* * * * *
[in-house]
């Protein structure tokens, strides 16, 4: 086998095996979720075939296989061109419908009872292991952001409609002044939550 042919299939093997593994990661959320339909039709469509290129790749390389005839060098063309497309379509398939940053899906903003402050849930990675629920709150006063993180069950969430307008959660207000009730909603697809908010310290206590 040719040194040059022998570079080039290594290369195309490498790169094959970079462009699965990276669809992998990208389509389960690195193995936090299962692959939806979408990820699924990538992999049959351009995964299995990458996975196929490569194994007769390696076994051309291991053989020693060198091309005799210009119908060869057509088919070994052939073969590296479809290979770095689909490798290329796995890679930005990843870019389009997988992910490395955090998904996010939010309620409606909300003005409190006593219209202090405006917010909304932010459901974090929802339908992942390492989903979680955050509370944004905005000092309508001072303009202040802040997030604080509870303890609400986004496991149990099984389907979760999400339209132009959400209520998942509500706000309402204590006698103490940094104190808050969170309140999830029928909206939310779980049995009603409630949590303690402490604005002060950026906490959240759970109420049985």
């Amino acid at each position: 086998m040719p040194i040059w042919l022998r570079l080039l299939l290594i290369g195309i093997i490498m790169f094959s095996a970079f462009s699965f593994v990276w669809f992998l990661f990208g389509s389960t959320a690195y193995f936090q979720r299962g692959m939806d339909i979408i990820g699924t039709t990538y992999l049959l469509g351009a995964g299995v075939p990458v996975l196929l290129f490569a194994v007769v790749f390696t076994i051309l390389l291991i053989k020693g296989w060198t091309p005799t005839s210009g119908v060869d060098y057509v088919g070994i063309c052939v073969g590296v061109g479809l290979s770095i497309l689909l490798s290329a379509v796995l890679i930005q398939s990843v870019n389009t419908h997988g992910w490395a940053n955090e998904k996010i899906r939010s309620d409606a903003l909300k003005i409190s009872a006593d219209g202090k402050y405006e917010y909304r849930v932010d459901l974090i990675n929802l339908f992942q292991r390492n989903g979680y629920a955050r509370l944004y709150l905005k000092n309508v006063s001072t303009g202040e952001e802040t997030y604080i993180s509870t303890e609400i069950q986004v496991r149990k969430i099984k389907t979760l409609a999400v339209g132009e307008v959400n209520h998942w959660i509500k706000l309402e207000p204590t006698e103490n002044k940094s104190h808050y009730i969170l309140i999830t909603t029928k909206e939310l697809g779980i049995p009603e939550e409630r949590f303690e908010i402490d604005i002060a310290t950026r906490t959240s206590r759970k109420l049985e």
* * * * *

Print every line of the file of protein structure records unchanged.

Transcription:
[in-house]
């Protein structure tokens, strides 16, 4: 086998095996979720075939296989061109419908009872292991952001409609002044939550 042919299939093997593994990661959320339909039709469509290129790749390389005839060098063309497309379509398939940053899906903003402050849930990675629920709150006063993180069950969430307008959660207000009730909603697809908010310290206590 040719040194040059022998570079080039290594290369195309490498790169094959970079462009699965990276669809992998990208389509389960690195193995936090299962692959939806979408990820699924990538992999049959351009995964299995990458996975196929490569194994007769390696076994051309291991053989020693060198091309005799210009119908060869057509088919070994052939073969590296479809290979770095689909490798290329796995890679930005990843870019389009997988992910490395955090998904996010939010309620409606909300003005409190006593219209202090405006917010909304932010459901974090929802339908992942390492989903979680955050509370944004905005000092309508001072303009202040802040997030604080509870303890609400986004496991149990099984389907979760999400339209132009959400209520998942509500706000309402204590006698103490940094104190808050969170309140999830029928909206939310779980049995009603409630949590303690402490604005002060950026906490959240759970109420049985």
């Amino acid at each position: 086998m040719p040194i040059w042919l022998r570079l080039l299939l290594i290369g195309i093997i490498m790169f094959s095996a970079f462009s699965f593994v990276w669809f992998l990661f990208g389509s389960t959320a690195y193995f936090q979720r299962g692959m939806d339909i979408i990820g699924t039709t990538y992999l049959l469509g351009a995964g299995v075939p990458v996975l196929l290129f490569a194994v007769v790749f390696t076994i051309l390389l291991i053989k020693g296989w060198t091309p005799t005839s210009g119908v060869d060098y057509v088919g070994i063309c052939v073969g590296v061109g479809l290979s770095i497309l689909l490798s290329a379509v796995l890679i930005q398939s990843v870019n389009t419908h997988g992910w490395a940053n955090e998904k996010i899906r939010s309620d409606a903003l909300k003005i409190s009872a006593d219209g202090k402050y405006e917010y909304r849930v932010d459901l974090i990675n929802l339908f992942q292991r390492n989903g979680y629920a955050r509370l944004y709150l905005k000092n309508v006063s001072t303009g202040e952001e802040t997030y604080i993180s509870t303890e609400i069950q986004v496991r149990k969430i099984k389907t979760l409609a999400v339209g132009e307008v959400n209520h998942w959660i509500k706000l309402e207000p204590t006698e103490n002044k940094s104190h808050y009730i969170l309140i999830t909603t029928k909206e939310l697809g779980i049995p009603e939550e409630r949590f303690e908010i402490d604005i002060a310290t950026r906490t959240s206590r759970k109420l049985e």